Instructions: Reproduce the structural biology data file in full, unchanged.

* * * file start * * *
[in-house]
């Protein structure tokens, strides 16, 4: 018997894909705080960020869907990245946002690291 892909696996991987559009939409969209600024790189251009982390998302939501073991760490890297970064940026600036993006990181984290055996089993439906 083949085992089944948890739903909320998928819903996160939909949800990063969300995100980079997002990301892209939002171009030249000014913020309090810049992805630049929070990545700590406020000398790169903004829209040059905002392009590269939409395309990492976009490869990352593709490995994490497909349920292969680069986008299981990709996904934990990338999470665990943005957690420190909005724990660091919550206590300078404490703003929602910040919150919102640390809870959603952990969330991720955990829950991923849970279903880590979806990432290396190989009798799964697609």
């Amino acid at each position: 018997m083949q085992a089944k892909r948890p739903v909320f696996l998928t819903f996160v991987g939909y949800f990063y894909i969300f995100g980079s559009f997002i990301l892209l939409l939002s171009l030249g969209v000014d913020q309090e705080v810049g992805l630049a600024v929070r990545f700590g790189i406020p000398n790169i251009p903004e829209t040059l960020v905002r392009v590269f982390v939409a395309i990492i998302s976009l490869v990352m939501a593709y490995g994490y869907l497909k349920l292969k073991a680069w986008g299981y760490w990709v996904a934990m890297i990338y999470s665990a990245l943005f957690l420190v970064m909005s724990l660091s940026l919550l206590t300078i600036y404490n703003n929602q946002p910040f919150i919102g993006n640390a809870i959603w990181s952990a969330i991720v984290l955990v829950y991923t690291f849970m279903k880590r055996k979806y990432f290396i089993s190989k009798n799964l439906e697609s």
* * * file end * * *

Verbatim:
[in-house]
């Protein structure tokens, strides 16, 4: 018997894909705080960020869907990245946002690291 892909696996991987559009939409969209600024790189251009982390998302939501073991760490890297970064940026600036993006990181984290055996089993439906 083949085992089944948890739903909320998928819903996160939909949800990063969300995100980079997002990301892209939002171009030249000014913020309090810049992805630049929070990545700590406020000398790169903004829209040059905002392009590269939409395309990492976009490869990352593709490995994490497909349920292969680069986008299981990709996904934990990338999470665990943005957690420190909005724990660091919550206590300078404490703003929602910040919150919102640390809870959603952990969330991720955990829950991923849970279903880590979806990432290396190989009798799964697609």
């Amino acid at each position: 018997m083949q085992a089944k892909r948890p739903v909320f696996l998928t819903f996160v991987g939909y949800f990063y894909i969300f995100g980079s559009f997002i990301l892209l939409l939002s171009l030249g969209v000014d913020q309090e705080v810049g992805l630049a600024v929070r990545f700590g790189i406020p000398n790169i251009p903004e829209t040059l960020v905002r392009v590269f982390v939409a395309i990492i998302s976009l490869v990352m939501a593709y490995g994490y869907l497909k349920l292969k073991a680069w986008g299981y760490w990709v996904a934990m890297i990338y999470s665990a990245l943005f957690l420190v970064m909005s724990l660091s940026l919550l206590t300078i600036y404490n703003n929602q946002p910040f919150i919102g993006n640390a809870i959603w990181s952990a969330i991720v984290l955990v829950y991923t690291f849970m279903k880590r055996k979806y990432f290396i089993s190989k009798n799964l439906e697609s």